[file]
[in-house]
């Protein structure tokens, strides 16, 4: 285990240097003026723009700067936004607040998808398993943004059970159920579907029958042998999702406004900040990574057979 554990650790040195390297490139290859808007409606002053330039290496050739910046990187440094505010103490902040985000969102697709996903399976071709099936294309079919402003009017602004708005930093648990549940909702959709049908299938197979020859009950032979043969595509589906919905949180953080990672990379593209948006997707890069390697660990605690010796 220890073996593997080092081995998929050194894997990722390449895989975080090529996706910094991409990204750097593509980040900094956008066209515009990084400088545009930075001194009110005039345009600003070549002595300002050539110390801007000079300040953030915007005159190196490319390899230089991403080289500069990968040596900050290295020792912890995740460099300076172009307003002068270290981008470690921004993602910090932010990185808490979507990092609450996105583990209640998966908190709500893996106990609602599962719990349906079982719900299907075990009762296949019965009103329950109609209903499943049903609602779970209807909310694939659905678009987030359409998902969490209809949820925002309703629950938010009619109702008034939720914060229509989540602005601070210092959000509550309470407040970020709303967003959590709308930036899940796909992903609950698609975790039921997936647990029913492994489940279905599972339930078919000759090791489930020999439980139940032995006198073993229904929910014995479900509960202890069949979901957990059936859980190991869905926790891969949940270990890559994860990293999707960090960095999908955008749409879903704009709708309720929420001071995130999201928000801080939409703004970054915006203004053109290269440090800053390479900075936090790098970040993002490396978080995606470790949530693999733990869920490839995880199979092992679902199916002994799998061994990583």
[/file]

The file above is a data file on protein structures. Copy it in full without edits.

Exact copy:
[in-house]
């Protein structure tokens, strides 16, 4: 285990240097003026723009700067936004607040998808398993943004059970159920579907029958042998999702406004900040990574057979 554990650790040195390297490139290859808007409606002053330039290496050739910046990187440094505010103490902040985000969102697709996903399976071709099936294309079919402003009017602004708005930093648990549940909702959709049908299938197979020859009950032979043969595509589906919905949180953080990672990379593209948006997707890069390697660990605690010796 220890073996593997080092081995998929050194894997990722390449895989975080090529996706910094991409990204750097593509980040900094956008066209515009990084400088545009930075001194009110005039345009600003070549002595300002050539110390801007000079300040953030915007005159190196490319390899230089991403080289500069990968040596900050290295020792912890995740460099300076172009307003002068270290981008470690921004993602910090932010990185808490979507990092609450996105583990209640998966908190709500893996106990609602599962719990349906079982719900299907075990009762296949019965009103329950109609209903499943049903609602779970209807909310694939659905678009987030359409998902969490209809949820925002309703629950938010009619109702008034939720914060229509989540602005601070210092959000509550309470407040970020709303967003959590709308930036899940796909992903609950698609975790039921997936647990029913492994489940279905599972339930078919000759090791489930020999439980139940032995006198073993229904929910014995479900509960202890069949979901957990059936859980190991869905926790891969949940270990890559994860990293999707960090960095999908955008749409879903704009709708309720929420001071995130999201928000801080939409703004970054915006203004053109290269440090800053390479900075936090790098970040993002490396978080995606470790949530693999733990869920490839995880199979092992679902199916002994799998061994990583």